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This blog post was originally published in the Business Standard.

The Greatest Depression that could so easily have happened in 2009 but did not is the tribute that the world owes to economics.

In 2008, as the global financial crisis unfolded, the reputation of economics as a discipline and economists as useful policy practitioners seemed to be irredeemably sunk. Queen Elizabeth captured the mood when she asked pointedly why no one (in particular economists) had spotted the crisis coming. And there is no doubt that, notwithstanding the few Cassandras who had correctly prophesied gloom and doom, the profession had failed colossally.

The totemic symbols of this failure were, of course, the two most individually important policymakers, Alan Greenspan and his successor as chairman of the US Federal Reserve, Ben Bernanke. They, among many others, helped create a belief system that elevated markets beyond criticism. They failed to see, and hence failed to act against, the destructive power of the untrammelled workings, especially of financial markets.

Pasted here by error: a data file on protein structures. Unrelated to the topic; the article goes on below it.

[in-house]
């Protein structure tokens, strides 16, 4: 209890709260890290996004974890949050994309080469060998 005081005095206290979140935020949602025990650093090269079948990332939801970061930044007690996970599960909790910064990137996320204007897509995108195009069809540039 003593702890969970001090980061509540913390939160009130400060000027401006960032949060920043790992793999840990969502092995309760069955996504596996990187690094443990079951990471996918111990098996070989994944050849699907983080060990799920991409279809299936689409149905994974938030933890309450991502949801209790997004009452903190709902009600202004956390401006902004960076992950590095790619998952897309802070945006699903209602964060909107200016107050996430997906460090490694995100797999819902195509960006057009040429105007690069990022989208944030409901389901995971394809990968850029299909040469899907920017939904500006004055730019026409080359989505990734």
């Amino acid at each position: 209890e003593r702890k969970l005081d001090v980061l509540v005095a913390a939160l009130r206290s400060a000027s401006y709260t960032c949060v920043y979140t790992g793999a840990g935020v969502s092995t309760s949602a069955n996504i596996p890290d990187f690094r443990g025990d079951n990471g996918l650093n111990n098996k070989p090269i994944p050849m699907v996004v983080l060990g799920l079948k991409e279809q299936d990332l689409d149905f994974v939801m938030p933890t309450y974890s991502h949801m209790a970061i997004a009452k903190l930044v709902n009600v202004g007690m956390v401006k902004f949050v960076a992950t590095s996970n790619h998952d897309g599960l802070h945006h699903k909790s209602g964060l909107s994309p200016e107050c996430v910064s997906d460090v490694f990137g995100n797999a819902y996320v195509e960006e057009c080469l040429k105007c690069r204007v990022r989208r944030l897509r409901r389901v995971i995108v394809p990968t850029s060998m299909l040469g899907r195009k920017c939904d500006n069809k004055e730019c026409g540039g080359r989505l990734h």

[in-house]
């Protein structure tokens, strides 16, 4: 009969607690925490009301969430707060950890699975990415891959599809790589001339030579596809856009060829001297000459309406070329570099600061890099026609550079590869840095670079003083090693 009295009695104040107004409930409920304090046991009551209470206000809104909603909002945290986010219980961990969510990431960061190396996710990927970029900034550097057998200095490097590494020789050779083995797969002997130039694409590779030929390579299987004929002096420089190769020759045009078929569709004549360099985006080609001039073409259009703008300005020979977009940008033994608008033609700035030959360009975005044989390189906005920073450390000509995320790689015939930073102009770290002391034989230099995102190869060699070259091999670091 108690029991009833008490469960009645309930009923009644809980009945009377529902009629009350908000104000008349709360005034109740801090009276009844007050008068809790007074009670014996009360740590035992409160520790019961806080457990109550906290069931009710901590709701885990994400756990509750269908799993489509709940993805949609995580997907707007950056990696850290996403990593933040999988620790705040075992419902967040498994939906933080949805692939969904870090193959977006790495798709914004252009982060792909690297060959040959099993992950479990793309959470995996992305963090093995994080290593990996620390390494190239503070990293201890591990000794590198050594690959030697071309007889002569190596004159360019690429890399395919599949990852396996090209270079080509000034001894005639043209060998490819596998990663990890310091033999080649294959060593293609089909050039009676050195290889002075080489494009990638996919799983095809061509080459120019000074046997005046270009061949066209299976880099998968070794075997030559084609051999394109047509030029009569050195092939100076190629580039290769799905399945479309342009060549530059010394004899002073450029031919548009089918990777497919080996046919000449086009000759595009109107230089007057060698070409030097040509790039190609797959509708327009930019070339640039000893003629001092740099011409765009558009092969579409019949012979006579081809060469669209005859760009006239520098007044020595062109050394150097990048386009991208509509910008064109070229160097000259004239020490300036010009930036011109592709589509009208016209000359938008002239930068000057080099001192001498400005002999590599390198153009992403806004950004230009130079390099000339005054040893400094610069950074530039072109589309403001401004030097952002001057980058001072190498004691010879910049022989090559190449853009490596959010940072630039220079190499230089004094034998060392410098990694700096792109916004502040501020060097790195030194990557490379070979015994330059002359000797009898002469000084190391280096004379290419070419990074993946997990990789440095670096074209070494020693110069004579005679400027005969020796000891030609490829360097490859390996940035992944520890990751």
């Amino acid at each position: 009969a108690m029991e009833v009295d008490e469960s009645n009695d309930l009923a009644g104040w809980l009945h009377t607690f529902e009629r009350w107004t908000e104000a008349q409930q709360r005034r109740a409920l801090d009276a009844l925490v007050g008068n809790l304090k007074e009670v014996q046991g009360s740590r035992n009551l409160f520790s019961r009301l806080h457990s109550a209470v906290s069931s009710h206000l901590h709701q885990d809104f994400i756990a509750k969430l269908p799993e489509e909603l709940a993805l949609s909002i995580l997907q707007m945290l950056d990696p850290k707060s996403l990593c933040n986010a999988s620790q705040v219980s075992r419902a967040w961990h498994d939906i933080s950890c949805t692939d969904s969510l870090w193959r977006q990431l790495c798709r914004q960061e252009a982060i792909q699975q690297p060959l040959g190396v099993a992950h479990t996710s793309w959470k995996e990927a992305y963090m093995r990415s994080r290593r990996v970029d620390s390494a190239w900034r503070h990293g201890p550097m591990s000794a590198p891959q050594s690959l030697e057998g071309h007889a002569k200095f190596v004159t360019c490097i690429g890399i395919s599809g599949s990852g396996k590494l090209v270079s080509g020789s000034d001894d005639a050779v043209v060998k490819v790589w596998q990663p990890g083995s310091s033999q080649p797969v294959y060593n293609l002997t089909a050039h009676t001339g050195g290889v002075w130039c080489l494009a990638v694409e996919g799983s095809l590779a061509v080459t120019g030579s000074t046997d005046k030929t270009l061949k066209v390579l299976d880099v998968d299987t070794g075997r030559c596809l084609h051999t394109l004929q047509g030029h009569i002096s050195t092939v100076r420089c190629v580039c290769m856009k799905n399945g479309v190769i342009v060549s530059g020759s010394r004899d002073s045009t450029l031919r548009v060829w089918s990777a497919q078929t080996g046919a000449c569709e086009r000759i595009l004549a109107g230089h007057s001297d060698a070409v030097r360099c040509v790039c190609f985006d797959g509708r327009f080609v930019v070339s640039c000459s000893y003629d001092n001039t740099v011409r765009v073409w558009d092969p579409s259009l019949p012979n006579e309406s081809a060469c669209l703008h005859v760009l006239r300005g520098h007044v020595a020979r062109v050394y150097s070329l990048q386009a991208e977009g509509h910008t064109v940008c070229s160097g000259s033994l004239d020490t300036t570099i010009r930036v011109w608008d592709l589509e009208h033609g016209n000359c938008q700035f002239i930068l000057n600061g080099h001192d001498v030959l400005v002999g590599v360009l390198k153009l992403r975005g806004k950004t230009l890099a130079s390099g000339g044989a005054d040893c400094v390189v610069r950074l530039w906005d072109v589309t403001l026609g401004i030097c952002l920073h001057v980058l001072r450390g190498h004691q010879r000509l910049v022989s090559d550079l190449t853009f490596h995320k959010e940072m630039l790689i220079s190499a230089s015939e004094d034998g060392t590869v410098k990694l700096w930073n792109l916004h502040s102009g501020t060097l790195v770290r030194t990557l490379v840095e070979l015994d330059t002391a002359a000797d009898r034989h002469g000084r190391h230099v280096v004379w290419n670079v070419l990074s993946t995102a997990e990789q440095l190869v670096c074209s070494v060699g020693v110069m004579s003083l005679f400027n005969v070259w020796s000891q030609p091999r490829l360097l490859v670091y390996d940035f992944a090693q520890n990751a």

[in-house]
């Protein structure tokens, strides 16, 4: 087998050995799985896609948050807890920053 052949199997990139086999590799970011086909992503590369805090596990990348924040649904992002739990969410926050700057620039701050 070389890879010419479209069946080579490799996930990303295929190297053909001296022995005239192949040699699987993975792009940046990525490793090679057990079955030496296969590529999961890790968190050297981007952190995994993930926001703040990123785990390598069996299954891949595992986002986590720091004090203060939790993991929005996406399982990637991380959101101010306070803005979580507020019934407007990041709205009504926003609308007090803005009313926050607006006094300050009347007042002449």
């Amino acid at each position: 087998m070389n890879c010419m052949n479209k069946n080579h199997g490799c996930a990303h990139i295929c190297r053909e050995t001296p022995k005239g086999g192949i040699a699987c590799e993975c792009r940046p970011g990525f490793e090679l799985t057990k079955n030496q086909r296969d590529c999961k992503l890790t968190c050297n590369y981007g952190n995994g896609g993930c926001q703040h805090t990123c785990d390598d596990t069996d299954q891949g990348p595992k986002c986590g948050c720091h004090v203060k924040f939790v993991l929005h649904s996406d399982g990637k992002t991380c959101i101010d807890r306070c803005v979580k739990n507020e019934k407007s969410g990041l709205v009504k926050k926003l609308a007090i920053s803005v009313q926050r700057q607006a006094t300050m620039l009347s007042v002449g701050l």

But crises will always happen, and even if there is a depressing periodicity to them as Professors Reinhart and Rogoff have catalogued, their timing, form and provenance will elude prognostication. Most crises, notably the big ones, almost always creep upon us from unsuspected quarters; that is perhaps the very definition of a crisis. As Keynes wisely observed, “The inevitable never happens. It is the unpredictable always.” So, if the value of economics in preventing crises will always be limited (hopefully not non-existent), perhaps a fairer and more realistic yardstick should be its value as a guide in responding to crises. And here, one year on, we can say that economics stands vindicated.

How so? Recall that the recession of the late 1920s in the US became the Great Depression, owing to a combination of three factors: Overly tight monetary policy; overly cautious fiscal policy (especially under Franklin D Roosevelt in 1936 when tighter fiscal policy led to another sharp downturn in the US economy), and dramatic recourse to beggar-thy-neighbour policies, including competitive devaluations (as countries went off the gold standard in the 1930s) and increases in trade barriers worldwide. The impact of this global financial crisis has been significantly limited because on each of these scores, the policy mistakes of the past were strenuously and knowingly avoided.

On monetary policy, Bernanke was true to the word he gave to Milton Friedman on the occasion of his 90th birthday: “Regarding the Great Depression. You’re right, we did it. We’re very sorry. But thanks to you, we won’t do it again.” Bernanke, the pre-eminent student of the Great Depression, found conventional and some very unconventional ways of not doing “it” again. At the peak of his interventions, the US Fed came to resemble the Soviet Gosbank, more a micro-allocator of credit than a steward of macroeconomic policy.